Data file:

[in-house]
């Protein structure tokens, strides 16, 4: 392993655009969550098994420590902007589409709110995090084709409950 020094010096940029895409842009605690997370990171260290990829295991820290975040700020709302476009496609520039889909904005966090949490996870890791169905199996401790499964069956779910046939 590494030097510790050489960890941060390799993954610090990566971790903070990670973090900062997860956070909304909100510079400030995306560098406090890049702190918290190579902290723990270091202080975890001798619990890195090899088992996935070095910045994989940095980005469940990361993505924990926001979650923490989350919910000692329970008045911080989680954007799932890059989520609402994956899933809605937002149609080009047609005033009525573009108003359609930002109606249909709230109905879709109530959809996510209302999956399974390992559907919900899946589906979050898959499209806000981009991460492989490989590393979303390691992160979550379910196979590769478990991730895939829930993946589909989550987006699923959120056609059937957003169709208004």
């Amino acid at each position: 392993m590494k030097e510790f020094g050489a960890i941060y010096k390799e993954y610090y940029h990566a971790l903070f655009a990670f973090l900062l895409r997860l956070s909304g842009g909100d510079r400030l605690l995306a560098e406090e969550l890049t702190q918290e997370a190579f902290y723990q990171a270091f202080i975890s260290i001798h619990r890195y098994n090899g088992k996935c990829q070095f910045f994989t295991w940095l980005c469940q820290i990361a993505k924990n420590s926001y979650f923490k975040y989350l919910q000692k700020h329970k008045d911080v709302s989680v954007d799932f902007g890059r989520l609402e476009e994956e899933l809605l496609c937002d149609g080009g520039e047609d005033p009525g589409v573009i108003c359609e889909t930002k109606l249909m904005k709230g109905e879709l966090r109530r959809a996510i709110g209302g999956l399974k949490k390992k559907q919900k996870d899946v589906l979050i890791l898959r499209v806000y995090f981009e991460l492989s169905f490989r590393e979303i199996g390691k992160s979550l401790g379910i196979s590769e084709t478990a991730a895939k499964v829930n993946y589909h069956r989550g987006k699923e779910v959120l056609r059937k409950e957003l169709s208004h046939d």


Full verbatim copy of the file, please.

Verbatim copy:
[in-house]
């Protein structure tokens, strides 16, 4: 392993655009969550098994420590902007589409709110995090084709409950 020094010096940029895409842009605690997370990171260290990829295991820290975040700020709302476009496609520039889909904005966090949490996870890791169905199996401790499964069956779910046939 590494030097510790050489960890941060390799993954610090990566971790903070990670973090900062997860956070909304909100510079400030995306560098406090890049702190918290190579902290723990270091202080975890001798619990890195090899088992996935070095910045994989940095980005469940990361993505924990926001979650923490989350919910000692329970008045911080989680954007799932890059989520609402994956899933809605937002149609080009047609005033009525573009108003359609930002109606249909709230109905879709109530959809996510209302999956399974390992559907919900899946589906979050898959499209806000981009991460492989490989590393979303390691992160979550379910196979590769478990991730895939829930993946589909989550987006699923959120056609059937957003169709208004």
């Amino acid at each position: 392993m590494k030097e510790f020094g050489a960890i941060y010096k390799e993954y610090y940029h990566a971790l903070f655009a990670f973090l900062l895409r997860l956070s909304g842009g909100d510079r400030l605690l995306a560098e406090e969550l890049t702190q918290e997370a190579f902290y723990q990171a270091f202080i975890s260290i001798h619990r890195y098994n090899g088992k996935c990829q070095f910045f994989t295991w940095l980005c469940q820290i990361a993505k924990n420590s926001y979650f923490k975040y989350l919910q000692k700020h329970k008045d911080v709302s989680v954007d799932f902007g890059r989520l609402e476009e994956e899933l809605l496609c937002d149609g080009g520039e047609d005033p009525g589409v573009i108003c359609e889909t930002k109606l249909m904005k709230g109905e879709l966090r109530r959809a996510i709110g209302g999956l399974k949490k390992k559907q919900k996870d899946v589906l979050i890791l898959r499209v806000y995090f981009e991460l492989s169905f490989r590393e979303i199996g390691k992160s979550l401790g379910i196979s590769e084709t478990a991730a895939k499964v829930n993946y589909h069956r989550g987006k699923e779910v959120l056609r059937k409950e957003l169709s208004h046939d």